We are now very much in need of a few articles for the which I will name and if it can be accomplished it would relieve us grealty [greatly] if you could arrange it so as to send them very soon. We want 1 Keg of Nails 10s.— 1 Keg of 8s.—, 1 Keg of 6s.— 1 Keg of 4st. & 1 Keg of 3s and more of 6s, 8s, 10s if you can get them Also a few Groces of Brads 1½ inch, 1 inch & 1/2 inch
We also want very much a few Kegs of the very best blasting powder for blasting Rock &c—
We know not what privilege you have of sending these articles but hope you will let us know as soon as convenient. We are hindered at present for want of them.
The health of our continues good. There are some few cases of sickness.
You no doubt have heard of s conduct we think he cannot do much—
Time prevents me writing much at present. Please accept our warmest respects in the E. C
Nails were classified both according to their length and according to their weight. Although Clayton generally used an “s” to designate the length, the common abbreviation was “d,” the English symbol for a penny. According to one construction manual, “the origin of the designation is generally assumed to be in the old system of weights, the nails being made with as many pennyweights of metal as the number indicates.” The length of the nails went from 3 inches for a 10d nail to 1¼ inches for a 3d nail. JS may have made this request because Page was friends with Richard Savary in Pittsburgh, who was “a maker of all kinds of nails and vender of Nails and Iron of all kinds.” (Blackall, Builders’ Hardware, 13; Loveday, Rise and Decline of the American Cut Nail Industry, 4; John E. Page, Pittsburgh, PA, to Edward Hunter, Nauvoo, IL, 3 June 1842, Edward Hunter, Collection, CHL.)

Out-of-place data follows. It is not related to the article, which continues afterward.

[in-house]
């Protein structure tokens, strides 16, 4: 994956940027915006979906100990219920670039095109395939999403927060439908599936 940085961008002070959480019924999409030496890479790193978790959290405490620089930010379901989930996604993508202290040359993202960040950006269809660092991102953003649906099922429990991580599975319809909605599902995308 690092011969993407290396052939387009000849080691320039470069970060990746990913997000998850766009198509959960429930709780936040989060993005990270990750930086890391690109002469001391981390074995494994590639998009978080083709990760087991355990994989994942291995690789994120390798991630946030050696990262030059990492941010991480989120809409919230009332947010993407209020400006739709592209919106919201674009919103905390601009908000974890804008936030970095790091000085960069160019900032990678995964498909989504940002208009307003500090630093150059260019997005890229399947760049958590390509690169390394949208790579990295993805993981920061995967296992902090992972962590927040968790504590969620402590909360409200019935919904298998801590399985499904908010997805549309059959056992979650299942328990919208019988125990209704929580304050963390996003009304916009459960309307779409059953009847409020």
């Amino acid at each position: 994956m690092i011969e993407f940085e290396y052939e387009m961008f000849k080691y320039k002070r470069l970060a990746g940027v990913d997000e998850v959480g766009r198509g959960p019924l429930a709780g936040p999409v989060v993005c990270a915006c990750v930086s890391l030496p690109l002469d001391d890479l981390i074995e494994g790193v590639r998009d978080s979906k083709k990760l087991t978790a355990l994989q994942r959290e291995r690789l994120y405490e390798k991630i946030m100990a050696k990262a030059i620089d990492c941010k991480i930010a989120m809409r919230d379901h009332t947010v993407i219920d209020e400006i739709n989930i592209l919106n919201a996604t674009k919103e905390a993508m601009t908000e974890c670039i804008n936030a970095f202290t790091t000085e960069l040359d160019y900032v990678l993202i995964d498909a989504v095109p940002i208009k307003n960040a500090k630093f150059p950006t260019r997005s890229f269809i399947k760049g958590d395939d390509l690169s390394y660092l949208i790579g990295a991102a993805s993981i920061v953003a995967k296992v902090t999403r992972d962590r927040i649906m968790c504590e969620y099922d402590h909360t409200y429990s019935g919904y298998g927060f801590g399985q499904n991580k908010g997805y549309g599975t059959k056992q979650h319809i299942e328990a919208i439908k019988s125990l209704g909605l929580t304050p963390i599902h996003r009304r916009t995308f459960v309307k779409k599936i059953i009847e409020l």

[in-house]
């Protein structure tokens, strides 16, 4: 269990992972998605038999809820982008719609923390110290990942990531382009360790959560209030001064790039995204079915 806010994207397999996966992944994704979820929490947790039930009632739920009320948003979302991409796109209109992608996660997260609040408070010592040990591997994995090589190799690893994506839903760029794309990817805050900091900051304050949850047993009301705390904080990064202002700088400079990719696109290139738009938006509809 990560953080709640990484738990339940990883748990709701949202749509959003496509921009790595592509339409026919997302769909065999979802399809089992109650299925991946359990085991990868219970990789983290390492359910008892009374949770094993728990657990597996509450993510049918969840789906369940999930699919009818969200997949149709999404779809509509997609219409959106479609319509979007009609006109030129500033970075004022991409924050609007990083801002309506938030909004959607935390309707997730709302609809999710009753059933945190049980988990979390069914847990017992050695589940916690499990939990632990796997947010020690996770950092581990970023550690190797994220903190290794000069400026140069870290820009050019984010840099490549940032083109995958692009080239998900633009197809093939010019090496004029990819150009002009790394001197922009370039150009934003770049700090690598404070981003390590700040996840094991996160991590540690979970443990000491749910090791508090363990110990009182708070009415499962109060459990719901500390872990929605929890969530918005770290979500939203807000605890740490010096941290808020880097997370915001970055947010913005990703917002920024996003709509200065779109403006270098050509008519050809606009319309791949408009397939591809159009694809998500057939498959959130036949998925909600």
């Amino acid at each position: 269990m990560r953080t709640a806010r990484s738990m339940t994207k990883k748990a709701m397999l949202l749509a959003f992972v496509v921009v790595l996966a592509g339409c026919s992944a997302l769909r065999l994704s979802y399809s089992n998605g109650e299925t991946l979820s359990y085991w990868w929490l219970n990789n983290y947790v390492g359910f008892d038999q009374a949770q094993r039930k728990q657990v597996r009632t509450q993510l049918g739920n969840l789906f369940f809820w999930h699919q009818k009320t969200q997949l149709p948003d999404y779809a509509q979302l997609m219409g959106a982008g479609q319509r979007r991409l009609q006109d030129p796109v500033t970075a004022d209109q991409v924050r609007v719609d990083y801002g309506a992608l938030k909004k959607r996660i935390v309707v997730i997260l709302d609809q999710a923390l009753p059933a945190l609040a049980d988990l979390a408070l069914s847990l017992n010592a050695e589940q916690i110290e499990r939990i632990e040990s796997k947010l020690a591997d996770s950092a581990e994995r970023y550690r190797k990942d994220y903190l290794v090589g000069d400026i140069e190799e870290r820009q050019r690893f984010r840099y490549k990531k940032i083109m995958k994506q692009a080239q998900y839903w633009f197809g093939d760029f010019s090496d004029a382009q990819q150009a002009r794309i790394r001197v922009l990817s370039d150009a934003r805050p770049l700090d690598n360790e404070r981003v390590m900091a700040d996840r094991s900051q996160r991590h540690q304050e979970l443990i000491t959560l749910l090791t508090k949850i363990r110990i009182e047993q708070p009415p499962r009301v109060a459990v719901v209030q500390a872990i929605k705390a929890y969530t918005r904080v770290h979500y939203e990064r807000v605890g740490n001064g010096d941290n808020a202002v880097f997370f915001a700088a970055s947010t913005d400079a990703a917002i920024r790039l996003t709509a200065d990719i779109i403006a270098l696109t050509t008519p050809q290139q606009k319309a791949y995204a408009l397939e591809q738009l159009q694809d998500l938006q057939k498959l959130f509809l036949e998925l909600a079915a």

Blackall, Clarence H. Builders’ Hardware: A Manual for Architects, Builders, and House Finishers. Boston: Ticknor, 1890.
Loveday, Amos J., Jr. The Rise and Decline of the American Cut Nail Industry: A Study of the Interrelationships of Technology, Business Organization, and Management Techniques. Westport, CT: Greenwood Press, 1983.
Hunter, Edward. Collection, ca. 1798–1965. Photocopy and typescript. CHL.
Brads were a specific type of nail “used in floors and other work, where it is deemed proper to drive nails entirely into the wood.” The word Groces appears to be an alternate (and pluralized) spelling of gross, meaning twelve dozen. (“Brad,” in American Dictionary ; “Gross,” in Oxford English Dictionary, 4:445.)
An American Dictionary of the English Language: Intended to Exhibit, I. the Origin, Affinities and Primary Signification of English Words, as far as They Have Been Ascertained. . . . Edited by Noah Webster. New York: S. Converse, 1828.
Oxford English Dictionary. Compact ed. 2 vols. Oxford: Oxford University Press, 1971.
To obtain stone for the construction of the Nauvootemple, the Saints blasted large limestone beds in the city, with the main bed being at the city’s north end. (McBride, House for the Most High, 21–23.)
McBride, Matthew. A House for the Most High: The Story of the Original Nauvoo Temple. Salt Lake City: Greg Kofford Books, 2007.